Emma Lazarus (1849-1887) was born in New York City. Her father came from a Jewish family that immigrated from Germany, while her mother was from an illustrious Sephardic-Portuguese family that settled in America before the Revolution. Lazarus studied literature and language, speaking German, French, and Italian. She became a famous poet, novelist, and playwright; one of the first successful Jewish-American authors. Her first book of poetry was published when she was just 17 years old, and she went on to collaborate with such great writers as Ralph Waldo Emerson. Lazarus was also an influential social activist. Her first cause was fighting for tax reform and fairer distribution of land. After hearing of the violent pogroms in Russia, she advocated strongly on behalf of Russian Jews and helped settle Jewish refugees in New York. Lazarus worked for the Hebrew Emigrant Aid Society, training impoverished immigrants and helping them find work. She also co-founded the Hebrew Technical Institute to educate Jewish refugees. Meanwhile, Lazarus argued passionately for the creation of a Jewish state in Israel – thirteen years before Theodor Herzl arrived on the scene! (For this, among other reasons, she was once described as the “fiery prophet of the American Jewish community.”) Lazarus is undoubtedly most famous for her poem “The New Colossus”, which she wrote to raise money for the construction of the Statue of Liberty. The sonnet’s powerful words – familiar to most Americans – have inspired many, and have been quoted by leaders like John F. Kennedy and Barack Obama. Two decades after she first wrote it, the poem was etched onto a bronze plaque at the base of the Statue. It has been said that the poem transformed the Statue into a symbol of immigration and freedom, and defined “the American vision of liberty”. Sadly, Lazarus did not live to see this day. She tragically died at the young age of 38, from lymphoma. She has since been inducted into the National Women’s Hall of Fame.

Words of the Week

“Give me your tired, your poor,
Your huddled masses yearning to breathe free…”
– From “The New Colossus”, by Emma Lazarus

Plaque of the “The New Colossus” in the Statue of Liberty

Jew of the Week: Henrietta Szold

Founder of Hadassah, Mother of Israel

Henrietta Szold

Henrietta Szold

Henrietta Szold (1860-1945) was born in Baltimore, the eldest of eight daughters. After finishing high school, she became a teacher, and while working at both an all-girls school and a Jewish school, she was also taking additional studies at Johns Hopkins University. Soon, she opened up her own night school to assist Russian-Jewish immigrants and teach them English. After some 15 years as a teacher, Szold became the first editor of the Jewish Publication Society (famous for its JPS Tanakh, and now the oldest non-profit publisher of Jewish literature in English). Over the next 23 years at this position, she translated multiple Hebrew books into English, edited many others, wrote countless articles, and helped to produce the popular Jewish Encyclopedia, as well as Marcus Jastrow’s well-known Talmudic Dictionary. Meanwhile, Szold pursued advanced studies at the Jewish Theological Seminary (America’s leading Conservative Jewish academy). At the time, these studies were reserved only for men, but Szold managed to persuade the school president to let her in. In 1898, she was elected to the executive committee of the Federation of American Zionists, the first woman on the board. Her devotion to Zionism became even greater when she took her first trip to Israel in 1909. Three years later, she founded Hadassah, an organization that worked to establish a proper health care system in Israel – for both Jews and Arabs. Under Szold’s leadership, Hadassah helped to create some of Israel’s very first dental clinics, maternity clinics, food banks, medical schools, nursing programs, and at least half a dozen hospitals (Jerusalem’s Hadassah Medical Centre is still one of the largest hospitals in Israel). Today, Hadassah, or the Women’s Zionist Organization of America, is one of the largest volunteer organizations in the world, with over 330,000 active members serving to support health education, women’s rights, freedom of religion, and the State of Israel. Among her many other accomplishments, Szold co-founded the Ihud political party, and played a key role in Youth Aliyah, an organization that rescued over 30,000 Jewish children from the Nazis. Today, many institutions are named after her (including a public school in Manhattan), and Israelis celebrate Mother’s Day on her yahrzeit, the 30th of Shevat. Szold passed away in the Jerusalem hospital she helped to found, and was buried in the nearby Mount of Olives. She was recently inducted into America’s National Women’s Hall of Fame.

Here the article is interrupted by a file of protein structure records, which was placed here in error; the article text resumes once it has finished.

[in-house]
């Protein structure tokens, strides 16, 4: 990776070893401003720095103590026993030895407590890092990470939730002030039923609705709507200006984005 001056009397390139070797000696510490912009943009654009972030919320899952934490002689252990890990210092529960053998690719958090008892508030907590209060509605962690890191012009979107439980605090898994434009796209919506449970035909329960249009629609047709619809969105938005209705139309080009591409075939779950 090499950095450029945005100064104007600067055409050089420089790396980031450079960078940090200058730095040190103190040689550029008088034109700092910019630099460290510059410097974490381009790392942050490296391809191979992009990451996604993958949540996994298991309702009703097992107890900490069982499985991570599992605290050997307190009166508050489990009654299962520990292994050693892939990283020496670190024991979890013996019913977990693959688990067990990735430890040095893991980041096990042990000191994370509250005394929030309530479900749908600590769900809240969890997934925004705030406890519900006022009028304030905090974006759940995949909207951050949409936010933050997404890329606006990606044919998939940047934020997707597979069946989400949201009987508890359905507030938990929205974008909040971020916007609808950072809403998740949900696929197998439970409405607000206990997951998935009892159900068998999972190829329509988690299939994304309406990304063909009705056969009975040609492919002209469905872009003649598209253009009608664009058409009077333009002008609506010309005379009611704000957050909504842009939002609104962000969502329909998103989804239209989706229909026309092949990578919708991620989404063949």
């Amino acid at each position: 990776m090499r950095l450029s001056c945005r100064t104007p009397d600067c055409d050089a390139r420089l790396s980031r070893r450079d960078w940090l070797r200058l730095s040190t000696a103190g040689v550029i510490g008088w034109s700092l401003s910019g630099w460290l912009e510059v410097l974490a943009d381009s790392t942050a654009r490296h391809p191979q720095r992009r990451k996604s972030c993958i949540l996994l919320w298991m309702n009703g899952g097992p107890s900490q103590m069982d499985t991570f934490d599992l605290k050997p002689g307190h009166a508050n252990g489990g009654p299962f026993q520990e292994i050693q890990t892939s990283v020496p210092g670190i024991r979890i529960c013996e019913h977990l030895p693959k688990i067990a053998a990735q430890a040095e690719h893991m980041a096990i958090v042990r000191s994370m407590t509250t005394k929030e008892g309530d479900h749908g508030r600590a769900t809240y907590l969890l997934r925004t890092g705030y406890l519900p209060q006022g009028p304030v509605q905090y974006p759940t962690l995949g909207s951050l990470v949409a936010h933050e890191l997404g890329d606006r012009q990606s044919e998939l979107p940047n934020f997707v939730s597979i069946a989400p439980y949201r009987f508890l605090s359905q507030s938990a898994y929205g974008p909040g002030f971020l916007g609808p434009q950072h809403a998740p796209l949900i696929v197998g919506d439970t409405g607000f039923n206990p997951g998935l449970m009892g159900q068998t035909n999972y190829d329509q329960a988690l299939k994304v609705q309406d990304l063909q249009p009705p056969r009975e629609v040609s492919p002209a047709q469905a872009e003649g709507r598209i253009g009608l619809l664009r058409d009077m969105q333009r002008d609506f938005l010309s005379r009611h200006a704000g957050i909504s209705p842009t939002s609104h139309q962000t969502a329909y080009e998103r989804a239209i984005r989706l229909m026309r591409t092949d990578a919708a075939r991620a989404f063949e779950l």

Words of the Week

… there is no ending that is not a beginning.
– Henrietta Szold